Brown Swan: Chocolate Raspberry Pavlova

Oh my.

Just look at it.

A thing of beauty, isn't it? Granted, it probably would have been a little prettier if the meringue was still snowy white like a traditional pavlova, but I like the chocolate in it. It gives the pavlova some character. A dark little twist.

The jury's still out on whether the "pav" was originally created in New Zealand or Australia. Wherever its origin, the dessert was created in the 1920s to honor the Russian ballerina, Anna Pavlova, after one of her tours. It was said that the she "does not dance; she soars as though on wings," thus inspiring this delicate, airy creation.

This meringue-based dessert has a light, crisp crust and a meltingly marshmallow-y inside. The balsamic vinegar helps to keep the center soft; you cannot taste it once it is baked. The chocolate pieces remain gooey and molten even after the base cools. The meringue is then crowned with softly whipped cream and scattered with fruit.

Pavlovas are traditionally topped with passion fruit, probably because they are indigenous to Australia and New Zealand. In this version, raspberries are used since their pleasant tartness balances nicely with the sugary meringue. These bright red gems are also a classic pairing with chocolate.

Chocolate Pavlova


For the Meringue Base:

  • 6 large egg whites
  • 2 cups superfine sugar
  • 3 tablespoons unsweetened cocoa powder, sifted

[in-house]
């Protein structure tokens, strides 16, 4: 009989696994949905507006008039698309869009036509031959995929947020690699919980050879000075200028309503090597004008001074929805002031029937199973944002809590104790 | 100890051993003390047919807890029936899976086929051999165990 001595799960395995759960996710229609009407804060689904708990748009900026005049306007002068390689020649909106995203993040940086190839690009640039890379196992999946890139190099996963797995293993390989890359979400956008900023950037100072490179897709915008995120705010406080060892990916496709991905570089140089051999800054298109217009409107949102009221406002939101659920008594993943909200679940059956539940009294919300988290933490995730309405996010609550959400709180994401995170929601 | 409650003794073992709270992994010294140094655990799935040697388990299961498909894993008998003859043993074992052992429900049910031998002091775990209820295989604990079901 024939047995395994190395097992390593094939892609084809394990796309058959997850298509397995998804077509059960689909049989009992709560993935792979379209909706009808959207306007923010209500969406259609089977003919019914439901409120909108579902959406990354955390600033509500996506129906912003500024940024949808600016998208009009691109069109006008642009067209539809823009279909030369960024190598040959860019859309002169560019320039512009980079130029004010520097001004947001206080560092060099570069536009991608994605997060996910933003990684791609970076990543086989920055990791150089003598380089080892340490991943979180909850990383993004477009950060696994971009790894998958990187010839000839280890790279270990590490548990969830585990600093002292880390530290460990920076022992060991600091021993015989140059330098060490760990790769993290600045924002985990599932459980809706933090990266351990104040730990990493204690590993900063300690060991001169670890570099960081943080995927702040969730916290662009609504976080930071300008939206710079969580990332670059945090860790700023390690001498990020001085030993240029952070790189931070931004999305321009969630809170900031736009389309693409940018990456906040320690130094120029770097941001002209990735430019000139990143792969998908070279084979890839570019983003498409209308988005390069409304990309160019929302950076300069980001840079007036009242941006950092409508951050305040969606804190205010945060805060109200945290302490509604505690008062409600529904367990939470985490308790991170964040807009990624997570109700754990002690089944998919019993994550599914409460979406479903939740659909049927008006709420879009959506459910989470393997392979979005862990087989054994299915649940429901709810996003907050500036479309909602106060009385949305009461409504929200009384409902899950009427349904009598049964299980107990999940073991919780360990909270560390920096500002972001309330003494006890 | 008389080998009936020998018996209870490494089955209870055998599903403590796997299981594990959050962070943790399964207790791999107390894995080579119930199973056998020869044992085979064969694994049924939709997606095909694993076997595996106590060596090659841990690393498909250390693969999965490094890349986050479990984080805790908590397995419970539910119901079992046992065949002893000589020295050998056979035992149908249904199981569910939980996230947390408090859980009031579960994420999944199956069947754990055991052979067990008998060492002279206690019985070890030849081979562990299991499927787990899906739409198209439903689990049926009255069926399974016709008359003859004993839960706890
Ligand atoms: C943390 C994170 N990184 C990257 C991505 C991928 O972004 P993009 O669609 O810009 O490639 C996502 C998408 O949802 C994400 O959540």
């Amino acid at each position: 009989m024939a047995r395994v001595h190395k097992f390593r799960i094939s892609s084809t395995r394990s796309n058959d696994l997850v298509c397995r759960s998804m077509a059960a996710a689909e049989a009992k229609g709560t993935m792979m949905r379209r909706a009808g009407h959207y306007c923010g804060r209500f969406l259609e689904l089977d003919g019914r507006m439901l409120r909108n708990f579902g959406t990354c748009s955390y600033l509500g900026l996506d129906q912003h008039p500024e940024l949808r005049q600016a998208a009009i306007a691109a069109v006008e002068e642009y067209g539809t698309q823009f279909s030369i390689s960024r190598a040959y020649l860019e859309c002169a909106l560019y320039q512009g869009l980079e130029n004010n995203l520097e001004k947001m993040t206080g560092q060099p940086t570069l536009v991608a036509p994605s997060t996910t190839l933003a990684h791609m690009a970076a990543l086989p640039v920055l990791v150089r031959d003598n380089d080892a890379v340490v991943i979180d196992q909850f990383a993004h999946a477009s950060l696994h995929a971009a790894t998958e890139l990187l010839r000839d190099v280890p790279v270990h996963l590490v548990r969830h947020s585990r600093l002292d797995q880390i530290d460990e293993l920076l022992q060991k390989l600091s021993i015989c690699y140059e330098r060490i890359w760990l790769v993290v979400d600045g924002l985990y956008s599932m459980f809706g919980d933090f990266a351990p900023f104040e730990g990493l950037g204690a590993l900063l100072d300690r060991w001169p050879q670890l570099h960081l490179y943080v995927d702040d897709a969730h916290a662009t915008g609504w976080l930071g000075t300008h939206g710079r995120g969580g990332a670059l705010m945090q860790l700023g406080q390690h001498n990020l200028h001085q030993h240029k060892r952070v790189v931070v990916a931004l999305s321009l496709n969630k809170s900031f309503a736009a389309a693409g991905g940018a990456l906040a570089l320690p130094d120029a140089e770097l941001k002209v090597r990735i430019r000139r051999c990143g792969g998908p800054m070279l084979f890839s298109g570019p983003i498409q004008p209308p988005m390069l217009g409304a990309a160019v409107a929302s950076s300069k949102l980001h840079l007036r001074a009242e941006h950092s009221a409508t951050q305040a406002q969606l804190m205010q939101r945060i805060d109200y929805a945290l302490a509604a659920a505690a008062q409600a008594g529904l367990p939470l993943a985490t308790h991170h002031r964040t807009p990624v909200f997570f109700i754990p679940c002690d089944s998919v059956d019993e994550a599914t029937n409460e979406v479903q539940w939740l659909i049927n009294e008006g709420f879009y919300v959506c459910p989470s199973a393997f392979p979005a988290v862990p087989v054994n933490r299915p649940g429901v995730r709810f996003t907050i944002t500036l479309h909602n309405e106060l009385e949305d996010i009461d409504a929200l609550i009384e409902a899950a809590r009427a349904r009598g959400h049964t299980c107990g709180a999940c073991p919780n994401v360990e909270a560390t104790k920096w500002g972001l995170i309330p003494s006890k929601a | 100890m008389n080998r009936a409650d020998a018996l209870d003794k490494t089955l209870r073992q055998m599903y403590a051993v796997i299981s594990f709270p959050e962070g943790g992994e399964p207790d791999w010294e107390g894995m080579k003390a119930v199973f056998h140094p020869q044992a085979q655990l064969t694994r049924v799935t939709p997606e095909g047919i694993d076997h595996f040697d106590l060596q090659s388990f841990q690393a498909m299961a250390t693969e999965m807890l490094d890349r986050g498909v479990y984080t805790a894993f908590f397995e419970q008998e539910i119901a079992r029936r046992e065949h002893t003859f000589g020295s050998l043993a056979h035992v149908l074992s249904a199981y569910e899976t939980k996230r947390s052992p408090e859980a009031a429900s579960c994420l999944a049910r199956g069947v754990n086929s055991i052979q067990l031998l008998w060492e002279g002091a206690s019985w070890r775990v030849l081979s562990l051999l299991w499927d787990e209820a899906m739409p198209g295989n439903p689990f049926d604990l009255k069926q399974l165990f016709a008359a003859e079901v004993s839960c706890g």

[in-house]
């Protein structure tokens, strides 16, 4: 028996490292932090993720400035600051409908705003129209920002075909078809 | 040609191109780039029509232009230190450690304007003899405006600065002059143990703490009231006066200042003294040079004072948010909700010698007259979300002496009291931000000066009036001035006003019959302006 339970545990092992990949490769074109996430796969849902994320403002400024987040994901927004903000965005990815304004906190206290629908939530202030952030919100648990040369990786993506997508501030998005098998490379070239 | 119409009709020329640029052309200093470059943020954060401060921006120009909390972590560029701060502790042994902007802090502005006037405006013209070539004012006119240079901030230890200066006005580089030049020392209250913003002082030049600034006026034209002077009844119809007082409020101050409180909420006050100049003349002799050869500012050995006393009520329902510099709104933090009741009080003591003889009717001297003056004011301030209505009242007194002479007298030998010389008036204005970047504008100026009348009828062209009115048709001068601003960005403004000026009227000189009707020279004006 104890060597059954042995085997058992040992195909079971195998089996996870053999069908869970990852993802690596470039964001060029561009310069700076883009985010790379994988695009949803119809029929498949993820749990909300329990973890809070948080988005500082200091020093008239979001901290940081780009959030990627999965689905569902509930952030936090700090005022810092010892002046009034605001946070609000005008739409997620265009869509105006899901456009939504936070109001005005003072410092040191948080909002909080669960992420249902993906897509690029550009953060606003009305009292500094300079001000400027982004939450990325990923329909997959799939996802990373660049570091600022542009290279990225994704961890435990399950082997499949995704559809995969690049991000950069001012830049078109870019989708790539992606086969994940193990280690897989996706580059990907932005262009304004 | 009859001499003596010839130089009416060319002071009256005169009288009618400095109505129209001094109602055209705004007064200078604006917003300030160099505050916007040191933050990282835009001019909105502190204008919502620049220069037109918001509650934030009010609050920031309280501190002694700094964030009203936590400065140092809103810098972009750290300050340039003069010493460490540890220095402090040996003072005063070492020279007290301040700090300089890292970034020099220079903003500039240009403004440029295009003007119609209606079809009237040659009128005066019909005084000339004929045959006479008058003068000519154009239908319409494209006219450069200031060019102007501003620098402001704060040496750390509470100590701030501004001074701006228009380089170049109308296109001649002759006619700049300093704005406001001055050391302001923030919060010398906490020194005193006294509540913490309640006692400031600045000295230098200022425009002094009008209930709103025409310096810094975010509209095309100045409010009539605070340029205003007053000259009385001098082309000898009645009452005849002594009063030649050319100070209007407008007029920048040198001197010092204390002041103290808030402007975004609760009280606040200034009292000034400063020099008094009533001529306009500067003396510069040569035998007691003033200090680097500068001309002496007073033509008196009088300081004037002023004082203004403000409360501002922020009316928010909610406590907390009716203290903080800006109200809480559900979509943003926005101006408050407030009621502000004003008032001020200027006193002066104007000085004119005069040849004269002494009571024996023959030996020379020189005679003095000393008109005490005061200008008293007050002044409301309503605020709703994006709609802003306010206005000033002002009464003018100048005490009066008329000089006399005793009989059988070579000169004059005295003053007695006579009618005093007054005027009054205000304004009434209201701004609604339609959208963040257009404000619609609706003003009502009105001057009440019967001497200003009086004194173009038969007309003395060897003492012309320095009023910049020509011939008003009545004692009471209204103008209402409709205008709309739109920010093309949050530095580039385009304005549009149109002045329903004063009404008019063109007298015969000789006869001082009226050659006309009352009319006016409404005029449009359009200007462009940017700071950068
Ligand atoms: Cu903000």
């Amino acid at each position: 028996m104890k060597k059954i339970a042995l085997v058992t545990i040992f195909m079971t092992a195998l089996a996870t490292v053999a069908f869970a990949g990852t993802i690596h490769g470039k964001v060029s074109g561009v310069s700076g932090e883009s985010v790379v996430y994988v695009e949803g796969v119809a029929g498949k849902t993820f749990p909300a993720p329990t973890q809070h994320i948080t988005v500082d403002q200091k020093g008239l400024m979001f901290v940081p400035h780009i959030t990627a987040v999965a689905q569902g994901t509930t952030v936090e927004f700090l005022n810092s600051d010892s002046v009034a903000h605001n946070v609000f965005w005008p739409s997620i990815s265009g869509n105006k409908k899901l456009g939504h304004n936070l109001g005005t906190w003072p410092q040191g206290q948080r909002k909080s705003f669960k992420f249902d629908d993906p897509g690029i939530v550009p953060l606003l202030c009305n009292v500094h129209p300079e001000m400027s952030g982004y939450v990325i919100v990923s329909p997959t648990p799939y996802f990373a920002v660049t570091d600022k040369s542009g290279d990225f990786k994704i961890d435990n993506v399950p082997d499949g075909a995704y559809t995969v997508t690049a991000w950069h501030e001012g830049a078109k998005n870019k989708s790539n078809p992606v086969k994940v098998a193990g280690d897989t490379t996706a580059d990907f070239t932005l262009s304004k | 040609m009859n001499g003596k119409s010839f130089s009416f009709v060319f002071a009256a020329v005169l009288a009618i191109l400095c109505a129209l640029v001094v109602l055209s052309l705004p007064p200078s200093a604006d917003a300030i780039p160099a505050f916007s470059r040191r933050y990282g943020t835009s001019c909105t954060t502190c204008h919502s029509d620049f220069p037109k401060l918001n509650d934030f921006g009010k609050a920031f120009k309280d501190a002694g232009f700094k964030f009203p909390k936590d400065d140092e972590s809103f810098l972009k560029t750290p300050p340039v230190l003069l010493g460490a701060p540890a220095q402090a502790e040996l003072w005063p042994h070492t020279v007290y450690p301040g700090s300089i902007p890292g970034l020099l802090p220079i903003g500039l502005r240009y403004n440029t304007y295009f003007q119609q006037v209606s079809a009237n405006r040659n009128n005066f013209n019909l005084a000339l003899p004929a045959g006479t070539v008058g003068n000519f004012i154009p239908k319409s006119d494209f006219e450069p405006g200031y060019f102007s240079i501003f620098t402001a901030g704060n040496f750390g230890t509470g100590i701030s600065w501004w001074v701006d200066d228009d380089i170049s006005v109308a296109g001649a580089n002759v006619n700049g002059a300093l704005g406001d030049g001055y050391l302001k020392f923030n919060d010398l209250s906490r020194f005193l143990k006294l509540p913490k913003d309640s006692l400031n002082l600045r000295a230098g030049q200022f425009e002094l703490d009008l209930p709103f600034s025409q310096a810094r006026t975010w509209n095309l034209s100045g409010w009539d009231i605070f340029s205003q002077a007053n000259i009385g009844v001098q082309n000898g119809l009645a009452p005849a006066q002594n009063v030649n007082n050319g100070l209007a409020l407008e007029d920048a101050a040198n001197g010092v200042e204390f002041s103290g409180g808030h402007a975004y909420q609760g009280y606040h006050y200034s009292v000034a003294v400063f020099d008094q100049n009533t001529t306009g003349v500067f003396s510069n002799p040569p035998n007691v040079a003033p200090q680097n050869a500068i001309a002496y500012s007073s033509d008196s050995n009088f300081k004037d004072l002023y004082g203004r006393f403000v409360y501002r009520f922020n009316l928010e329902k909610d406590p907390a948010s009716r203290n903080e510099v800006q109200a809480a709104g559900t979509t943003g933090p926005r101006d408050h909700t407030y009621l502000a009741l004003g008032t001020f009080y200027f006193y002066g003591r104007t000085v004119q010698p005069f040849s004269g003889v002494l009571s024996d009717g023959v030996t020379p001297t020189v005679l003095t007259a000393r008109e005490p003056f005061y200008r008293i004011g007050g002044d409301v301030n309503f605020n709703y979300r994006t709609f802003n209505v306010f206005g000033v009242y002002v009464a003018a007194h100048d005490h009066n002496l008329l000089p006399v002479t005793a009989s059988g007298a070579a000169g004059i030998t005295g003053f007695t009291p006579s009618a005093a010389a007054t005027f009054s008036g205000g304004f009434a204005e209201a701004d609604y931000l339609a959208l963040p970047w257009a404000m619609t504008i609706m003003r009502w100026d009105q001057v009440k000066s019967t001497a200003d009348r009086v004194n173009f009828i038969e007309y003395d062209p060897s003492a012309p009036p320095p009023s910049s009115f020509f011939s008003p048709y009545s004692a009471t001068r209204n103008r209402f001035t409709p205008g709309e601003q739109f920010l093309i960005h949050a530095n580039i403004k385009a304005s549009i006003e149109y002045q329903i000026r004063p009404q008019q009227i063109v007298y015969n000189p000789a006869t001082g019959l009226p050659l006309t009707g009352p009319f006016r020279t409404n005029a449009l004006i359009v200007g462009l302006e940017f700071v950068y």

• 1 teaspoon balsamic or red wine vinegar
  • 2 ounces dark chocolate, finely chopped

For the Toppings:

  • 2 cups heavy cream
  • 4 cups raspberries
  • 1 to 2 ounces dark chocolate


Prepare the pan: Preheat the oven to 350 degrees F and line a baking sheet with parchment. Draw a 9-inch-diameter circle on the paper with a pencil, tracing a round cake tin that size.
Flip the paper over so your meringue doesn't touch the pencil marks - you'll still be able to see the circle.
Make the meringue: Beat the egg whites with a mixer until satiny peaks form, and then beat in the sugar a spoonful at a time until the meringue is stiff and shiny.
Add the chocolate: Sprinkle the cocoa, vinegar and then the chopped chocolate over the egg whites. Gently fold everything with a rubber spatula until the cocoa is thoroughly mixed in.
Shape the meringue: Secure the parchment to the baking sheet with a dab of meringue under each corner. Mound the meringue onto the parchment within the circle, smoothing the sides and the top with a spatula.
Bake the meringue: Place in the oven, then immediately turn the temperature down to 300 degrees F and cook for one to one and a quarter hours. When it's ready, it should look crisp and dry on top, but when you prod the center you should feel the promise of squidginess beneath your fingers.
Let it cool: Turn off the oven and open the door slightly; let the chocolate meringue disk cool completely in the oven. When you'reready to serve, invert onto a big flatbottomed plate and peel off the parchment.
Decorate the Pavlova: Whisk the cream till thick but still soft and pile it on top of the meringue, then scatter the raspberries on top. Coarsely grate the chocolate haphazardly over the top so that you get curls of chocolate rather than rubble, as you don't want the raspberries' luscious color and form to be obscured. You want the Pavlova to look like a frosted cake.
Serves 8-10

Recipe source: Nigella Lawson Forever Summer
Image property of beetsandbites

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